The oil is directed at the thrust side of the piston to lubricate the bore as well as throw oil over the gudgeon pins bosses of the piston where there are holes drilled to allow that oil to reach the pin. The other job that oil does is to cool the piston crown.
|Chris at Octarine Services|
|Ooops - Fourth sentence should read "Fitted with hole TOWARDS the camshaft ...."|
|Chris at Octarine Services|
|Been there & tried this!!!!! Back around 1980 I talked with Mike Barret(made race cars for M.G. & B/L) & I asked him what would happen if I switched the rods to help lube the cam better. He said that thay put motors together to race with the rods switched. Well I put a NEW short block assem. together that I bought from B/L for a total of $100. with a 1/2 race cam B/L (714)? I think, 9.5 C/R, lighten flywheel,ported head. Ran it for 200,000 miles & pulled the lifters & ck. them at 60,000 miles & thay were pitted, so every 50,000 I changed lifters, like I do now. SO THERE WAS NO GAIN TO SPITTING MORE OIL AT THE CAM! When I pulled the motor apart the pistons were SHOT BAD, bore was still V/G. New std. pistond & cam & away we go. So there is NO WAY I will switch the rods around.|
|I stand corrected, in spite of my research. I was looking for a rebuttal from the best of the best, and that is what I got. Thank you.|
|"Failure to do this will eventually result in extreme wrist (gudgeon) pin wear within the piston itself, plus create the very real likelihood of piston failure, not to mention consequent increased bore wear as well."|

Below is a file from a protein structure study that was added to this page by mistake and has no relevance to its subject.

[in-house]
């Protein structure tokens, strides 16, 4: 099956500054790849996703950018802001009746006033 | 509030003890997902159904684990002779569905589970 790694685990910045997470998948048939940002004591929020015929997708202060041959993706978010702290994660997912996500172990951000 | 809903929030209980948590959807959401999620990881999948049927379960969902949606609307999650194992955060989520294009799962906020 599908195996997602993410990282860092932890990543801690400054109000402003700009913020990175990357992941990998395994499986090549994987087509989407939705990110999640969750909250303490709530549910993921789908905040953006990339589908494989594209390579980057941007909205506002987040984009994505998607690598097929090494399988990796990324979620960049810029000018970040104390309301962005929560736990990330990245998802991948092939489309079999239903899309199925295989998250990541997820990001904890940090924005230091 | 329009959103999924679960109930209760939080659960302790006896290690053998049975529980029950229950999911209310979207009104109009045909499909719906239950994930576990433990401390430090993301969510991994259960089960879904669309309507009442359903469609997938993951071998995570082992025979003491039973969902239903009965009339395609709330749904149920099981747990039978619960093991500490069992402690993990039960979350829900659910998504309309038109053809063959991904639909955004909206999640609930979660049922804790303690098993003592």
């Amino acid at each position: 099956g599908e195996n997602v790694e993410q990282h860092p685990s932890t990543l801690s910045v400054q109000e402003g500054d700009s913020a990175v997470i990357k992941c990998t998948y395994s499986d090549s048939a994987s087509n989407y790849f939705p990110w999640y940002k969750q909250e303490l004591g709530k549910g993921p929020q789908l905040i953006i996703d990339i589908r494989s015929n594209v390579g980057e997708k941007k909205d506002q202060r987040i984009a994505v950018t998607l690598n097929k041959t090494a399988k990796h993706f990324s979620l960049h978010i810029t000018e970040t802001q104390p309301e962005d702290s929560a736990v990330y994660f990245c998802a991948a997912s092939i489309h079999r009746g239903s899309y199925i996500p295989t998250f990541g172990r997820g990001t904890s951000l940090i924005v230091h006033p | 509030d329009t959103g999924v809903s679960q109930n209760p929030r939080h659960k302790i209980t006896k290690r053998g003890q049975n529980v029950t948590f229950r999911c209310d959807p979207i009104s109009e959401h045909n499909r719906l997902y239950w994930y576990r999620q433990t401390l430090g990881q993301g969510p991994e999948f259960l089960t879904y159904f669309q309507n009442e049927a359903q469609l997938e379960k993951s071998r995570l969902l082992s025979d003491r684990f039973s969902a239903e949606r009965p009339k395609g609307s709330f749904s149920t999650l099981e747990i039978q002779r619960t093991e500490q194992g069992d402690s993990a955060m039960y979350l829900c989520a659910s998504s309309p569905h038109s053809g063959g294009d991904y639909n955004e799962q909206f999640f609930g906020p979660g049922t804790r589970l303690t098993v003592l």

Steve, this is one of the rare occasions that I have to disagree with you. In practice, the oil squirt isn't crucial at all. In fact the mga twin cam engine has no oil holes in the rod bearings nor passages in the rods and it was intended to be a much higher performance higher RPM engine that the plodding pushrods.
Now you may wish to take a cheap shot ;-) and say that the Twin Cam engines never ran long enough to wear out the pistons, but I have seen long service TC engines that had no dire consequence from the lack of skirt oiling.
I have to conclude that this was an idea that was good in theory but really didn't have much pay-off in practice.
|Ford eliminated the rod squirt hole on their 3.3 and 4.1 liter in-line sixs toward the end of their production to save a few cents. The idea being there was enough splash off the rod journals to lubricate the pistons and cam.|
It worked fine for warm weather locations but they had a lot of recalls in cold climates due to piston pin failures and piston/cylinder scoring. Seems they didn't get enough flow at startup when the weather was cold. I don't think they had any cam/lifter issues.
Obviously a different engine than MG's but it does show that engineers and designers don't always make the right choices. Experience still is valuable.
Since I own a Twincam myself, that's a load off of my mind. I know that the factory ran Twincam connecting rods in their three-main-bearing MGB engines, but I also knew that they rebuilt their engine far more often than we would with our street-oriented engines. Like the other posters, I still feel that the oil squirt holes is worthwhile in the light of experience. You spoke of having seen "long service TC engines". How many miles did they have on their OE pistons?
|HEhehehe - not many - they are infamous for burning holes in the piston crown - possibly due to the absence of a little more cooling from below?|
|Chris at Octarine Services|
The Twincam's infamous problem of burning holes in the crowns of its pistons was ultimately traced to harmonic vibration causing the fuel in the floatbowls to froth, resulting in an extremely lean mixture. The problem was cured by using Misab plates to mount the carburetors on rubber doughnuts, thus isolating them from the worst of the vibration. I've got a set on my Twincam engine, and preignition is not a problem. I just wonder how long the pistons will last without the oil squirt hole in the connecting rods!?
This thread was discussed between 08/02/2009 and 12/02/2009